It is common knowledge that 100% CPU usage is almost always bad news; however, applying that same belief to the GPU can often lead to confusion. This is why gamers and streamers, when they see that their GPU is operating at 100%, often wonder if it’s normal and if it’ll lead to more issues down the line. However, GPUs are designed much differently compared to CPUs.

If your GPU is operating at maximum capacity, it simply means that you’re getting all the performance you paid for in terms of framerate and resolution. Far from being worried, you should actually sit back and relax knowing that there are no bottlenecks in your PC and it’s working at an optimal state. Let’s go into more depth on this subject…

Is 100% GPU Usage Bad On A PC While Gaming?

No, it is not bad if your GPU is hitting 100%. While you are gaming your GPU will routinely hit 95% to 100% GPU usage. This is because games will max out your GPU to give you the best possible performance and highest frame rate. If you cap your frame rate in a game you will find that your GPU won’t hit as high of a utilization level. Ultimately, you do not need to worry about 100% GPU usage.

3 Reasons for 100% GPU Usage

Before we look at ways to lower the GPU usage, let’s discuss three concrete reasons why it’s at 100% in the first place:

1. Graphically Demanding Game

If your GPU is operating at 100%, the most common reason is often the game you’re playing. Most AAA titles are graphically demanding and can bring even the most powerful GPU to its knees.

However, this isn’t only limited to story-driven and single-player games. FPS games like PUBG are often designed with the goal of high FPS in mind, so they push the GPU to its limits too.

2. V-Sync Disabled

If you haven’t installed a cap on the framerate, the GPU will operate at full capacity to deliver as many frames per second as possible. This isn’t just limited to disabling V-Sync, some games come with a frame cap built-in.

3. Background Processes

Another reason for the GPU operating at 100% is background processes. When you’re live streaming your game sessions, the GPU has to both display the game and also encode the stream at the same time. This, of course, puts a lot of computing load on it.

Besides this, more minor background processes can also sometimes bunch up to create a huge dent in performance: Windows 10 services, bloatware, and other redundant applications.

3 Steps to Lower GPU Usage

Now that you know the root causes behind the GPU operating at 100%, let’s discuss three steps to lower it:

1. Run an Antivirus Scan

If your GPU is running at 100% all the time, it’s possible that there’s malware in your PC. Of course, there are many types of them, but the worst in this context is cryptomining or ‘cryptojacking’ malware. Some examples of this are PowerGhost, Graboid, and Badshell. Just as the name suggests, they use the infected PC to mine digital currency.

In addition to removing viruses, always make sure to update the driver version of the GPU to the latest one so you’re not lagging behind with outdated software.

2. Optimize Game Settings

You always have the option to customize the game settings, and as a result of that, lower GPU usage accordingly. The best and most obvious way of achieving this is by enabling V-Sync and capping the framerate.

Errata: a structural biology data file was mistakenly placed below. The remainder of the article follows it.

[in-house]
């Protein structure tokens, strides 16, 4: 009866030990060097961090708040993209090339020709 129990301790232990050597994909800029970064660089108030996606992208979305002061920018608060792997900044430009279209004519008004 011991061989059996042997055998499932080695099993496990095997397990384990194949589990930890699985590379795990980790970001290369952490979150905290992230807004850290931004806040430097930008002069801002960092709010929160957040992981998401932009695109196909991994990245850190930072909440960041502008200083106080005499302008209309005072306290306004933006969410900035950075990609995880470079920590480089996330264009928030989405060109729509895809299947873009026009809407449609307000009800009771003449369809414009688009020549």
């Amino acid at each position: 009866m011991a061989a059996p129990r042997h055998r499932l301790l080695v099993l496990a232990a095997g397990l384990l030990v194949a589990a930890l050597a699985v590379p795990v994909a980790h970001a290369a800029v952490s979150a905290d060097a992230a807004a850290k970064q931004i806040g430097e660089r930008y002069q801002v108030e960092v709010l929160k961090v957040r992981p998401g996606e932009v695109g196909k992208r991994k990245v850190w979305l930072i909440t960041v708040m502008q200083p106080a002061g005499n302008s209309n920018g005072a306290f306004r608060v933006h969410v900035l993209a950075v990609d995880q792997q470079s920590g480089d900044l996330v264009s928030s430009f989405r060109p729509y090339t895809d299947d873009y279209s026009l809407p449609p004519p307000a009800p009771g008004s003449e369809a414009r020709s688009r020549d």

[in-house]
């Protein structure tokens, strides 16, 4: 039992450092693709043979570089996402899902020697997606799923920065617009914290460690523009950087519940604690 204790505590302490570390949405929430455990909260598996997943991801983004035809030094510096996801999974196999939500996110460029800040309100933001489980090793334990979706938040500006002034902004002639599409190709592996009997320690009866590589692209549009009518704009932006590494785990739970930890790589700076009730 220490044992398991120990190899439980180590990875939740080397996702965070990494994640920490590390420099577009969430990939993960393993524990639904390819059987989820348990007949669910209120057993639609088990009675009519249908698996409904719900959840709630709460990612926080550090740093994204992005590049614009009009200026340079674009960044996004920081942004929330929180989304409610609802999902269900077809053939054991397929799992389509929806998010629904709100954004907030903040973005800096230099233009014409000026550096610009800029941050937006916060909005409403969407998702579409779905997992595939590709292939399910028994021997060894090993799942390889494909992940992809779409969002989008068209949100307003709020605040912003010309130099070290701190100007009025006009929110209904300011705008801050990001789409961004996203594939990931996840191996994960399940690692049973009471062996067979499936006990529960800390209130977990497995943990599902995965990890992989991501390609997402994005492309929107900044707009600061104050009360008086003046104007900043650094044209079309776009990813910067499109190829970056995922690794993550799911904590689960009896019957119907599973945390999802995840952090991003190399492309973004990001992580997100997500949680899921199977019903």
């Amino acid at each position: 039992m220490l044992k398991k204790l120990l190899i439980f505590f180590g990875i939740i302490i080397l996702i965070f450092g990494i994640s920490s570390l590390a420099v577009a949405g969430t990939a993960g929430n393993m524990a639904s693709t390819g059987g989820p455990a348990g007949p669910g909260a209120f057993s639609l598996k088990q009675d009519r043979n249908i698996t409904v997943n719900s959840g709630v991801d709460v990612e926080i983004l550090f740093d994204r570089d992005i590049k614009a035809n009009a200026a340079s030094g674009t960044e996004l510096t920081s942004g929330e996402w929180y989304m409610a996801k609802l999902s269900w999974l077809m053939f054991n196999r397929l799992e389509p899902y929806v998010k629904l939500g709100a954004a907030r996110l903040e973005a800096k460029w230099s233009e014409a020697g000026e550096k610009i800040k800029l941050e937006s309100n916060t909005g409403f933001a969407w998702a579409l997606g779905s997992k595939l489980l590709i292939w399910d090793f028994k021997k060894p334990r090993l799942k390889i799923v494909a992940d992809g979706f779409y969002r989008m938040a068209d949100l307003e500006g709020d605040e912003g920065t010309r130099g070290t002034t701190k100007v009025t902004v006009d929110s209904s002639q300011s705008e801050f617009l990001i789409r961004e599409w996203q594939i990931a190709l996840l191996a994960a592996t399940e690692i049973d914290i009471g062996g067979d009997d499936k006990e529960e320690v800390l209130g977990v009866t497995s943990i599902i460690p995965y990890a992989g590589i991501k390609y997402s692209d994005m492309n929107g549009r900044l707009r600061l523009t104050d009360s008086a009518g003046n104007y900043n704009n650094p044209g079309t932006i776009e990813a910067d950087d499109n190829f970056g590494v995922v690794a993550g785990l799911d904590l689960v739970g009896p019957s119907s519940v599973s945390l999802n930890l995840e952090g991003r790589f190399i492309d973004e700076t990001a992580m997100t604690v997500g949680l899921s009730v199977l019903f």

Plus, you can also tweak the game settings to get more efficient performance out of the GPU: lower resolution or reduced special effects. The result of doing either of these things is less fluidity and visual awesomeness, however, it can also lower the load on the GPU, so it’s important to find balance for a fun gaming experience.

3. Use Process Explorer

The next step you can take is to use Windows Process Explorer and eliminate any unwanted apps running in the background and consuming resources. Of course, getting rid of malware should be a priority, but this is an important step too and can lower GPU load significantly.

Frequently Asked Questions

Does 100% Usage Lead to Material Degradation Over Time?

One question many gamers have is if 100% usage can take a toll on the GPU. In other words, can it make it less efficient or even have critical issues and stop working down the line? The truth is, hardware manufacturers create the cooling design with this in mind. So, there’s really not much to worry about.

Just make sure that you have proper cooling and airflow in your PC cabinet, so at least the GPU doesn’t overheat. This is important for all of your components in general, like your CPU, RAM sticks, and SSD.

What if GPU Doesn’t Reach 100% Even While Gaming and Streaming?

If your GPU doesn’t reach 100% usage while you’re gaming or streaming and you haven’t enabled an FPS cap, that means you’re looking at a bottleneck in the system. The CPU or RAM might not be powerful enough to take advantage of your GPU to its fullest capacity.

This is a major issue and should be addressed immediately if you don’t want to leave any performance on the table. Try to run a system diagnostics test to determine which component might be holding back the GPU. If ignored, it would be like buying a 144Hz monitor but only running it at 60Hz!

Wrapping Up

All in all, it’s normal for GPU usage to be around 95% to 100% while gaming and streaming. It means that you’re using the component to the fullest extent and getting the best possible performance with the current PC configuration.

I hope this article cleared up all your worries regarding this query!

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